Under pressure from pandemic, Chicago lays out changes to competitive high school admissions process

Female student in classroom, working at desk in Hillcrest High School in Memphis, Tennessee

Chicago Public Schools will streamline its high-stakes high school application process next year, replacing a spring test and its selective-enrollment exam with one high school assessment for choice programs that all students will take during the school day. 

The district also said it also plans to do away with minimum test score requirements, which student advocates have said unfairly blocked some vulnerable students from even applying to specialized programs that might be a good fit for them. 

The announcement came Thursday just an hour before the district and union announced the two sides had reached a tentative agreement to reopen high schools for the first time in more than a year. If the deal passes a full union vote, students can return as planned beginning Monday.

Chicago Public Schools also said it will promote all elementary students to the next grade in the fall and again suspend any update to its controversial school ratings, still relying instead on the 2019 measures. It will hit pause, too, on the spring administration of the NWEA’s MAP test that is given at elementary and middle schools; it will continue to administer the state assessment as required. 

District officials, who must seek school board approval for the proposed suspension of ratings another year, said in a letter to families that the changes are a nod to the pandemic’s profound disruption to learning and an effort to respond to that.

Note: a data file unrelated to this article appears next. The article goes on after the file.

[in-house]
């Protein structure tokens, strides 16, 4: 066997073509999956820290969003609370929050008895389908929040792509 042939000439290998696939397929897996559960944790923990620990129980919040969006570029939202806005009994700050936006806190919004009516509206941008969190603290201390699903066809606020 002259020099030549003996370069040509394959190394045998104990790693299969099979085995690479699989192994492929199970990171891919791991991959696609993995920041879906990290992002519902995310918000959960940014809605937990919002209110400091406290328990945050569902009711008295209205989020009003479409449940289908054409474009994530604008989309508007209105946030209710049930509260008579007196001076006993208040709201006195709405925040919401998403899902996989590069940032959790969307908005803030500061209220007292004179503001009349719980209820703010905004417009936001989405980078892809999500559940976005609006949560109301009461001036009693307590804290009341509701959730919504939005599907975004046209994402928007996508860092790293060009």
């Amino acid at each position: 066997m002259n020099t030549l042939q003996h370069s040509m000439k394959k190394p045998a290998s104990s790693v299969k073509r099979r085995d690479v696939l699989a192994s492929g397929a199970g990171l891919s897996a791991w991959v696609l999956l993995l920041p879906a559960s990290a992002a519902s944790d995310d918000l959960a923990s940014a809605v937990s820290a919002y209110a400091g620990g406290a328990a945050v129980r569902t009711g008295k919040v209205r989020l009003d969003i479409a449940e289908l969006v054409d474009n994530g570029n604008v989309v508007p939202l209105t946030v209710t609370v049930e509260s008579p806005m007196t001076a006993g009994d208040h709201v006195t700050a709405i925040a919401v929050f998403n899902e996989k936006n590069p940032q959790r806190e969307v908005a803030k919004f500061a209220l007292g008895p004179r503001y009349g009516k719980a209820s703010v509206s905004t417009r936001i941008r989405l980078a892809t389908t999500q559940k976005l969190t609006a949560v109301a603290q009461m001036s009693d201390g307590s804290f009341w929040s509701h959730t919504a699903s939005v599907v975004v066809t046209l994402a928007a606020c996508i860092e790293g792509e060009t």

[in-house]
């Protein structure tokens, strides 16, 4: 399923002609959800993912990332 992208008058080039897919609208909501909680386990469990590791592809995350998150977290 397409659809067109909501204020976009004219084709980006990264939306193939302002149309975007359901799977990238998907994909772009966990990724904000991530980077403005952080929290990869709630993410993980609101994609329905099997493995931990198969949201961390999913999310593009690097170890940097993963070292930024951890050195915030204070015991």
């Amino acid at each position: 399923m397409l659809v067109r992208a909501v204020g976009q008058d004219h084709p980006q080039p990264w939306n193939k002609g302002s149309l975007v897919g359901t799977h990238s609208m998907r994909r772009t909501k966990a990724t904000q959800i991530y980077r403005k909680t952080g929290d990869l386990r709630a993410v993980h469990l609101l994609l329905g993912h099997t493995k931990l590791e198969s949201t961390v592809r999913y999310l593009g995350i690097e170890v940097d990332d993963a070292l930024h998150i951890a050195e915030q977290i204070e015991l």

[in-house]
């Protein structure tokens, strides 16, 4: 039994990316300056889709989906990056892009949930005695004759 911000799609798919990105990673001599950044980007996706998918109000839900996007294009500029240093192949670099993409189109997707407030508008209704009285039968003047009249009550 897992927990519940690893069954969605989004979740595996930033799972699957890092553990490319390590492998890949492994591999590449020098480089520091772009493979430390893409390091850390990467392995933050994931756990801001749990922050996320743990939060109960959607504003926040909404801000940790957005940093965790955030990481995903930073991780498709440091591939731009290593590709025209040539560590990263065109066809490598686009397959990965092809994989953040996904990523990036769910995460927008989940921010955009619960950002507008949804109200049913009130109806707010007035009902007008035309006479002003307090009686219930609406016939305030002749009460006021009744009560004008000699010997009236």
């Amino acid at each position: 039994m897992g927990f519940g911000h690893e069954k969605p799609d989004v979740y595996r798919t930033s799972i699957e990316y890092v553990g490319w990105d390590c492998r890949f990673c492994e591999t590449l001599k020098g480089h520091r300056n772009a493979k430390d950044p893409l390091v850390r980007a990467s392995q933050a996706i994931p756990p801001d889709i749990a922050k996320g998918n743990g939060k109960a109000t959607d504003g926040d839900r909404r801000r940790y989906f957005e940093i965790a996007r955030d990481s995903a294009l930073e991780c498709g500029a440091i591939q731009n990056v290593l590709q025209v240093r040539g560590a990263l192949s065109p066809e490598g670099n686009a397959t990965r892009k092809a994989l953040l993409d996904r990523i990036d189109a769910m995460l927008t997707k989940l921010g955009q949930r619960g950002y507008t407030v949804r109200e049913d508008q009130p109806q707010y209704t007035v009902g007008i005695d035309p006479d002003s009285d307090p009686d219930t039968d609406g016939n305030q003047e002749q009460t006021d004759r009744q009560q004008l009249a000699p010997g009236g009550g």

Families and advocates had called on the district to spell out a high school application process for next year that would help account for the uneven impact of the pandemic and school closures. The upheaval has tended to be more disruptive for students with special needs and those living in hard hit, predominantly Latino and Black neighborhoods of the city, threatening to worsen their odds of getting into coveted programs next year and beyond. 

It’s yet to be seen whether advocates will find the district’s testing changes go far enough. The district’s letter did not address, for instance, whether grades will factor any differently into the admissions equation next year: Black and Latino students so far this year have seen a more significant increase in Ds and Fs compared with their white and Asian peers.

The district said starting next fall, it will use one exam, the CPS High School Admissions Test. Every district student will take the test during the school day, while students at charter and private schools will have an opportunity to take it on the weekend. The change, the district’s letter said, will “promote equity by providing all students access to the test during school hours.”

The district’s decision to cancel the NWEA’s MAP test this spring means it will have no measure of student growth to factor into its school quality ratings. That means the district will stick with the 2019 ratings for the third year. The district recently kicked off a formal process to review and overhaul its ratings system, which critics say has served to drive families away from schools in historically under-resourced neighborhoods of the city.

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